0
We're unable to sign you in at this time. Please try again in a few minutes.
Retry
We were able to sign you in, but your subscription(s) could not be found. Please try again in a few minutes.
Retry
There may be a problem with your account. Please contact the AMA Service Center to resolve this issue.
Contact the AMA Service Center:
Telephone: 1 (800) 262-2350 or 1 (312) 670-7827  *   Email: subscriptions@jamanetwork.com
Error Message ......
Other Articles |

SERUM TEST FOR ACTIVE TUBERCULOSIS

JAMA. 1950;143(17):1489. doi:10.1001/jama.1950.02910520031013.
Text Size: A A A
Published online

Older serologic methods for the diagnosis of tuberculosis are unsatisfactory. Serums from patients with active tuberculosis often fail to react. Serums from normal persons often give positive reactions. These difficulties presumably arise from lack of a suitable reacting antigen. An improved antigen was therefore suggested by Middlebrook and Dubos,1 consisting of the water-soluble (rich in polysaccharide) fraction of mammalian tubercle bacilli adsorbed on sheep erythrocytes. Serums from tuberculous patients give specific hemagglutinations with these activated erythrocytes.

A modification of this antigen is currently proposed by Rothbard2 and associates of Montefiore Hospital, New York City. Instead of the "polysaccharide" extract of tubercle bacilli, they exposed sheep erythrocytes to more readily available, concentrated old tuberculin, which undoubtedly contains the polysaccharide fraction. To make the test, the patient's serum is heat inactivated and then freed from interfering antibodies by adsorption on normal sheep erythrocytes. In control tests with the resulting reduced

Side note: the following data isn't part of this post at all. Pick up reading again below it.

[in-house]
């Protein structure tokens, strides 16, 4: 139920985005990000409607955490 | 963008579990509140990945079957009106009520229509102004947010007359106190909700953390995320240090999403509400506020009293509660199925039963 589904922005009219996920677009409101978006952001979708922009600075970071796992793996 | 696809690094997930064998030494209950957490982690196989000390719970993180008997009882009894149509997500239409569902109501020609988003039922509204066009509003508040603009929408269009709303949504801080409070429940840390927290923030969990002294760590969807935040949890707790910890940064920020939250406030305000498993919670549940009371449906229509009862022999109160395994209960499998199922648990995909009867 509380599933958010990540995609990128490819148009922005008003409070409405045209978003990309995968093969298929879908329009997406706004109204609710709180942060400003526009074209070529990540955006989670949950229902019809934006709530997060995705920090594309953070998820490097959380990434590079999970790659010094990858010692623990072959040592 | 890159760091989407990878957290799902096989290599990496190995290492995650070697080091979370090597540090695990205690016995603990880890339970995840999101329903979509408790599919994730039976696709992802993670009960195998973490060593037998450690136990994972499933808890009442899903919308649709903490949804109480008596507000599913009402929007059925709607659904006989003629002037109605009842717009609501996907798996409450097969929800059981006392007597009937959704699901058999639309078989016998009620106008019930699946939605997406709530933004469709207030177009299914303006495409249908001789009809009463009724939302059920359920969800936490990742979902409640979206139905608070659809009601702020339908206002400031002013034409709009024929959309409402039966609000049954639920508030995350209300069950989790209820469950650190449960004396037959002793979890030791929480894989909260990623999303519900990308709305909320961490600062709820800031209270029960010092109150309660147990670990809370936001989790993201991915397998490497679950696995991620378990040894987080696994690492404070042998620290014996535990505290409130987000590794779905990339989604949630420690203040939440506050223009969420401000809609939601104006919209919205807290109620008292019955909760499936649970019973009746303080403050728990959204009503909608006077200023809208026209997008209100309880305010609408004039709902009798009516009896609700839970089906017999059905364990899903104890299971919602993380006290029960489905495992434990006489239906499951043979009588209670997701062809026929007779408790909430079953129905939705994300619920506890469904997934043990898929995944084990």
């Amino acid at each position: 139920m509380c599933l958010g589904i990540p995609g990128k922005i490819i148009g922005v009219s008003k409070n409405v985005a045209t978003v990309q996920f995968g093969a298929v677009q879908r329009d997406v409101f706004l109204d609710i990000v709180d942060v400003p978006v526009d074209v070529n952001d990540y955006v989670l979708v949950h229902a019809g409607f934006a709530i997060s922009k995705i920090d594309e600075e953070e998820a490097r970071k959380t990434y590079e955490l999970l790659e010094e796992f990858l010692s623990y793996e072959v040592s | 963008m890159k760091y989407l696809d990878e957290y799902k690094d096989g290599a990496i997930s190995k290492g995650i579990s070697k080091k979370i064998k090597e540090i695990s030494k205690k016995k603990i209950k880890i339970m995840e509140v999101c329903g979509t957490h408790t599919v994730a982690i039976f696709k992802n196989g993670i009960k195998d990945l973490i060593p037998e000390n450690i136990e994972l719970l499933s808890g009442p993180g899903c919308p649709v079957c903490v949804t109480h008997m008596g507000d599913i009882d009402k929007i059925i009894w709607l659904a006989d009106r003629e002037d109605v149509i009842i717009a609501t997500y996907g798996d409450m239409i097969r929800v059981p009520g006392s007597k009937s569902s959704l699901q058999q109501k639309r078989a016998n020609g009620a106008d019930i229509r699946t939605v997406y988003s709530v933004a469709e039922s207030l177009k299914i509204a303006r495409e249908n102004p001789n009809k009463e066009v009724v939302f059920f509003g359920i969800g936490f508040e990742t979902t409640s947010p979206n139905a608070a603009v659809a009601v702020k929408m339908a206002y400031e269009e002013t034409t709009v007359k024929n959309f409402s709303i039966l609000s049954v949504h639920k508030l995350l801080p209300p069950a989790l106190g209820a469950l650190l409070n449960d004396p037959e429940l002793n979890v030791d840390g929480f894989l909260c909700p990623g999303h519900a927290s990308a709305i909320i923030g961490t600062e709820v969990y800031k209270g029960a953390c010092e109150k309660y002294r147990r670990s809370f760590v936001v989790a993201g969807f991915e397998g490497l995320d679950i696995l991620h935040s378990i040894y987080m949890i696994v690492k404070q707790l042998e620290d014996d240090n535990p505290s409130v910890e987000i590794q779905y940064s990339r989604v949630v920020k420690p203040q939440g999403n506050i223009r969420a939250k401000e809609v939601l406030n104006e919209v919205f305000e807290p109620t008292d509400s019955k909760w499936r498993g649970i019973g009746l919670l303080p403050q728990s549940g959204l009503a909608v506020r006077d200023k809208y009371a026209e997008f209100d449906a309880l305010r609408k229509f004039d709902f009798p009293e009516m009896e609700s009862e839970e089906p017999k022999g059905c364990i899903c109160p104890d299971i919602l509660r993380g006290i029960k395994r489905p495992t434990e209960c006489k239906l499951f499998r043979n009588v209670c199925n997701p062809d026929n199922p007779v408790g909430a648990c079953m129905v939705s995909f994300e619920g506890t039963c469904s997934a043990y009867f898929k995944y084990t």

Topics

Sign in

Create a free personal account to sign up for alerts, share articles, and more.

Purchase Options

• Buy this article
• Subscribe to the journal

First Page Preview

View Large
First page PDF preview

Figures

Tables

References

CME
Meets CME requirements for:
Browse CME for all U.S. States
Accreditation Information
The American Medical Association is accredited by the Accreditation Council for Continuing Medical Education to provide continuing medical education for physicians. The AMA designates this journal-based CME activity for a maximum of 1 AMA PRA Category 1 CreditTM per course. Physicians should claim only the credit commensurate with the extent of their participation in the activity. Physicians who complete the CME course and score at least 80% correct on the quiz are eligible for AMA PRA Category 1 CreditTM.
Note: You must get at least of the answers correct to pass this quiz.
You have not filled in all the answers to complete this quiz
The following questions were not answered:
Sorry, you have unsuccessfully completed this CME quiz with a score of
The following questions were not answered correctly:
Commitment to Change (optional):
Indicate what change(s) you will implement in your practice, if any, based on this CME course.
Your quiz results:
The filled radio buttons indicate your responses. The preferred responses are highlighted
For CME Course: A Proposed Model for Initial Assessment and Management of Acute Heart Failure Syndromes
Indicate what changes(s) you will implement in your practice, if any, based on this CME course.

Multimedia

Some tools below are only available to our subscribers or users with an online account.

Sign in

Create a free personal account to sign up for alerts, share articles, and more.

Purchase Options

• Buy this article
• Subscribe to the journal

Related Content

Customize your page view by dragging & repositioning the boxes below.

Jobs
brightcove.createExperiences();